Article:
After leaving White Sands, I took Interstate 10 through downtown El Paso, where the border to Mexico is visible from the highway, and east across Texas. It was a relatively short three-hour drive to the next park on my list, where I was amazed by the striking Guadalupe Mountains jutting thousands of feet out of the surrounding Chihuahua Desert landscape.
Guadalupe Mountains National Park is a smaller and lesser-known national park, but that doesn’t mean there isn’t plenty to do. There are interesting hikes surrounding the limestone cliff mountains and a bounty of wildlife and colorful wildflowers to see along the way. On my hike of the Pinery Butterfield Stage Station Trail, I saw a handful of lizards, which are numerous in the park, and a variety of birds. Being less popular, the park was nearly empty when I visited, so it’s a great place for folks who don’t want a crowded trail.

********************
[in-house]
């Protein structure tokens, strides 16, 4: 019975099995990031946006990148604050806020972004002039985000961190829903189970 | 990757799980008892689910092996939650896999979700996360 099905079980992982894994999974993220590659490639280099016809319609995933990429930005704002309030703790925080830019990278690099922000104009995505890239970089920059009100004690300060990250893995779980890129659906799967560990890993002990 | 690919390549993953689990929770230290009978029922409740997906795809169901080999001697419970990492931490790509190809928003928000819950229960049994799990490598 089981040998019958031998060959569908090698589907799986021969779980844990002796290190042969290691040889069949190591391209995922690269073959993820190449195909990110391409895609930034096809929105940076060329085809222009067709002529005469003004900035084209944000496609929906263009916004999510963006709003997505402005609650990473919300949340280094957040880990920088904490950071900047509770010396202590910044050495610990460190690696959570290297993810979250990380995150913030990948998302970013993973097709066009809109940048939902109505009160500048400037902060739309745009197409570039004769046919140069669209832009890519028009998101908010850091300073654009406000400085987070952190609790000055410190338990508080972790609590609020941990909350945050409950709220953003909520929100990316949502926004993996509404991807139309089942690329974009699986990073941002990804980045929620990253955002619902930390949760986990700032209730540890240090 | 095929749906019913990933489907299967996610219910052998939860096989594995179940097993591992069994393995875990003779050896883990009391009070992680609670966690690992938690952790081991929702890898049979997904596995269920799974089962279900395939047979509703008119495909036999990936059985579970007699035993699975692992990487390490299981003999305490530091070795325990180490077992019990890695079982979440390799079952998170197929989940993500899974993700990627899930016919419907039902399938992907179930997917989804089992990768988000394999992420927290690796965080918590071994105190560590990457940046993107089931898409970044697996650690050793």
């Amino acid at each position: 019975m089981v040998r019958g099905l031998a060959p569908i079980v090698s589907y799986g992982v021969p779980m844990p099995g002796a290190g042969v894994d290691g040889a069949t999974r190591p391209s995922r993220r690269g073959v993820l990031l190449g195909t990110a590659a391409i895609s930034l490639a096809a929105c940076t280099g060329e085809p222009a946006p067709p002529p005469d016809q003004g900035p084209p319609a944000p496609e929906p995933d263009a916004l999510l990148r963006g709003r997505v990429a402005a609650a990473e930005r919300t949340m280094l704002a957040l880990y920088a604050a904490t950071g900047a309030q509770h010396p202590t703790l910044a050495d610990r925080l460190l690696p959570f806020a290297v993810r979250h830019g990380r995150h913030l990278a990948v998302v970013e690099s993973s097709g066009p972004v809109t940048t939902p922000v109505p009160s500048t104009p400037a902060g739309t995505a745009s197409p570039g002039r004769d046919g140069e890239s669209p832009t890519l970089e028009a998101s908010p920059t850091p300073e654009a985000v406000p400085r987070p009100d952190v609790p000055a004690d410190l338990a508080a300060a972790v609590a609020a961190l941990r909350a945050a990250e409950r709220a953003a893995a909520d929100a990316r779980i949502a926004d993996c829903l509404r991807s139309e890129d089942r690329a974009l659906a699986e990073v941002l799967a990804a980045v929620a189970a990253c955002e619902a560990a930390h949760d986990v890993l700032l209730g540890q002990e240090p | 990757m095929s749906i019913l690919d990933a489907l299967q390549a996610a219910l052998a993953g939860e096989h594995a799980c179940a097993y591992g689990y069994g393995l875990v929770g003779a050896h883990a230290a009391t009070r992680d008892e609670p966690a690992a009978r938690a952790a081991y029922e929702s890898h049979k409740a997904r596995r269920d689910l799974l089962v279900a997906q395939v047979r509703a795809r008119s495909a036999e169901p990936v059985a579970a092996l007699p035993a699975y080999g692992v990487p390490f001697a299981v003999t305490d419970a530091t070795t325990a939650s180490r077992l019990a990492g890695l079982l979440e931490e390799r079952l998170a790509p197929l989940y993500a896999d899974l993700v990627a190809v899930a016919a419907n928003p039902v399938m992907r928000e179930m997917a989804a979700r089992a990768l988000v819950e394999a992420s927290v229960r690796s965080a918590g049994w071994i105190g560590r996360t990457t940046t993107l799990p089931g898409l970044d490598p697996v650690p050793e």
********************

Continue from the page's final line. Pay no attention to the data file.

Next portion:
The park was established in 1972 and is celebrating its fiftieth anniversary this fall. It was protected by the government in part for its amazing geological features, including 265-million-year-old fossils. The Guadalupe Mountains are part of a fossil reef complex that is 400 miles long and has 12 exposed miles within the park. This is a great destination for kids and adults curious about dinosaurs and who enjoy a hike and a history lesson in one. This same fossil reef complex is home to over 300 caves, one of which was my next and final stop on the road trip.